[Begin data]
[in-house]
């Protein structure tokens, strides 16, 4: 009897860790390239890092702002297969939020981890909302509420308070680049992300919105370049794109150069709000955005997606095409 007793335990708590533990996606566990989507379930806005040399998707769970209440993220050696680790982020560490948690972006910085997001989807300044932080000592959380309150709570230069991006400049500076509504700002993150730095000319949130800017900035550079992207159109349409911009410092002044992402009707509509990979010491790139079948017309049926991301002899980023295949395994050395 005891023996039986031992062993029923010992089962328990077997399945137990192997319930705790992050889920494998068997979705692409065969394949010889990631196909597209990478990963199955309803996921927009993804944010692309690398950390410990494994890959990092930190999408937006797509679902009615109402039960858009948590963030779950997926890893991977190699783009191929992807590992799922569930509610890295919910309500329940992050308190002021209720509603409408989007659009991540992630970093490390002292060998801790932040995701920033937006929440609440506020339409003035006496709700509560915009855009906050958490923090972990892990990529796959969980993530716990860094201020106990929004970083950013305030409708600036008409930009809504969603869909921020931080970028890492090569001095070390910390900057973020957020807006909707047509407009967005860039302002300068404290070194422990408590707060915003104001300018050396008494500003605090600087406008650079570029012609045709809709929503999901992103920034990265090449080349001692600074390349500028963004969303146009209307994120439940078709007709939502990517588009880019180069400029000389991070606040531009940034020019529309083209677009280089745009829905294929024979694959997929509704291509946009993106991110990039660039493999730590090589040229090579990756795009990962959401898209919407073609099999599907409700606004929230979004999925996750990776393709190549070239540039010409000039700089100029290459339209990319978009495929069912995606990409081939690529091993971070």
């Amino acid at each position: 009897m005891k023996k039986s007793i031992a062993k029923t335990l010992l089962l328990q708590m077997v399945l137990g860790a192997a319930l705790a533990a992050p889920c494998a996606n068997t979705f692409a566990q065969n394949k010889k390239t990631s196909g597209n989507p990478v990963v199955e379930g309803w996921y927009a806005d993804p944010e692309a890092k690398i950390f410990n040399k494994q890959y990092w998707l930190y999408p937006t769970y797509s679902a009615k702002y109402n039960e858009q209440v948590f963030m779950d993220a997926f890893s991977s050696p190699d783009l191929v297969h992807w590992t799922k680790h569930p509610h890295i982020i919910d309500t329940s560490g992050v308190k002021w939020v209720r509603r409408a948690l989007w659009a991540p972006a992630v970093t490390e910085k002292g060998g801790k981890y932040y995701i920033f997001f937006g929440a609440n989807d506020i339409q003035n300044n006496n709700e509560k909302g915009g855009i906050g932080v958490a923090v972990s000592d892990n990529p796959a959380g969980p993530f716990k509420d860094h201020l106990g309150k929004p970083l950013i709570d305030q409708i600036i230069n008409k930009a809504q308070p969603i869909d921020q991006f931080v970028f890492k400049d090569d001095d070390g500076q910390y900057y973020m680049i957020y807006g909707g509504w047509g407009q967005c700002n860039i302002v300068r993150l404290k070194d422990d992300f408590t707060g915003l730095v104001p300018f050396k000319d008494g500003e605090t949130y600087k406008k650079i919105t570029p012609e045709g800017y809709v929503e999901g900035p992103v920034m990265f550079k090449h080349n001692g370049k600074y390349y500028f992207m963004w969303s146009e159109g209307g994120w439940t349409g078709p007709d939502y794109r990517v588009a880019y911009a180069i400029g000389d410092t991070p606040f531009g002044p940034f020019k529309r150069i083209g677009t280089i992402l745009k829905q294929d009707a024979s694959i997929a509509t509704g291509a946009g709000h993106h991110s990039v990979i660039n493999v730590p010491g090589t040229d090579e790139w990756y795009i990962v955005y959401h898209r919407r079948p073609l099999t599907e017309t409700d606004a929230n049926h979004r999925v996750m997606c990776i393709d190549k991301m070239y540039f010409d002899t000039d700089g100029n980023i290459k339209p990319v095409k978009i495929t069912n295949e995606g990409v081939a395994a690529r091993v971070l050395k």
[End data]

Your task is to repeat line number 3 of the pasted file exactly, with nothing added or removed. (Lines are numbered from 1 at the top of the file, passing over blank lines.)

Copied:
């Amino acid at each position: 009897m005891k023996k039986s007793i031992a062993k029923t335990l010992l089962l328990q708590m077997v399945l137990g860790a192997a319930l705790a533990a992050p889920c494998a996606n068997t979705f692409a566990q065969n394949k010889k390239t990631s196909g597209n989507p990478v990963v199955e379930g309803w996921y927009a806005d993804p944010e692309a890092k690398i950390f410990n040399k494994q890959y990092w998707l930190y999408p937006t769970y797509s679902a009615k702002y109402n039960e858009q209440v948590f963030m779950d993220a997926f890893s991977s050696p190699d783009l191929v297969h992807w590992t799922k680790h569930p509610h890295i982020i919910d309500t329940s560490g992050v308190k002021w939020v209720r509603r409408a948690l989007w659009a991540p972006a992630v970093t490390e910085k002292g060998g801790k981890y932040y995701i920033f997001f937006g929440a609440n989807d506020i339409q003035n300044n006496n709700e509560k909302g915009g855009i906050g932080v958490a923090v972990s000592d892990n990529p796959a959380g969980p993530f716990k509420d860094h201020l106990g309150k929004p970083l950013i709570d305030q409708i600036i230069n008409k930009a809504q308070p969603i869909d921020q991006f931080v970028f890492k400049d090569d001095d070390g500076q910390y900057y973020m680049i957020y807006g909707g509504w047509g407009q967005c700002n860039i302002v300068r993150l404290k070194d422990d992300f408590t707060g915003l730095v104001p300018f050396k000319d008494g500003e605090t949130y600087k406008k650079i919105t570029p012609e045709g800017y809709v929503e999901g900035p992103v920034m990265f550079k090449h080349n001692g370049k600074y390349y500028f992207m963004w969303s146009e159109g209307g994120w439940t349409g078709p007709d939502y794109r990517v588009a880019y911009a180069i400029g000389d410092t991070p606040f531009g002044p940034f020019k529309r150069i083209g677009t280089i992402l745009k829905q294929d009707a024979s694959i997929a509509t509704g291509a946009g709000h993106h991110s990039v990979i660039n493999v730590p010491g090589t040229d090579e790139w990756y795009i990962v955005y959401h898209r919407r079948p073609l099999t599907e017309t409700d606004a929230n049926h979004r999925v996750m997606c990776i393709d190549k991301m070239y540039f010409d002899t000039d700089g100029n980023i290459k339209p990319v095409k978009i495929t069912n295949e995606g990409v081939a395994a690529r091993v971070l050395k």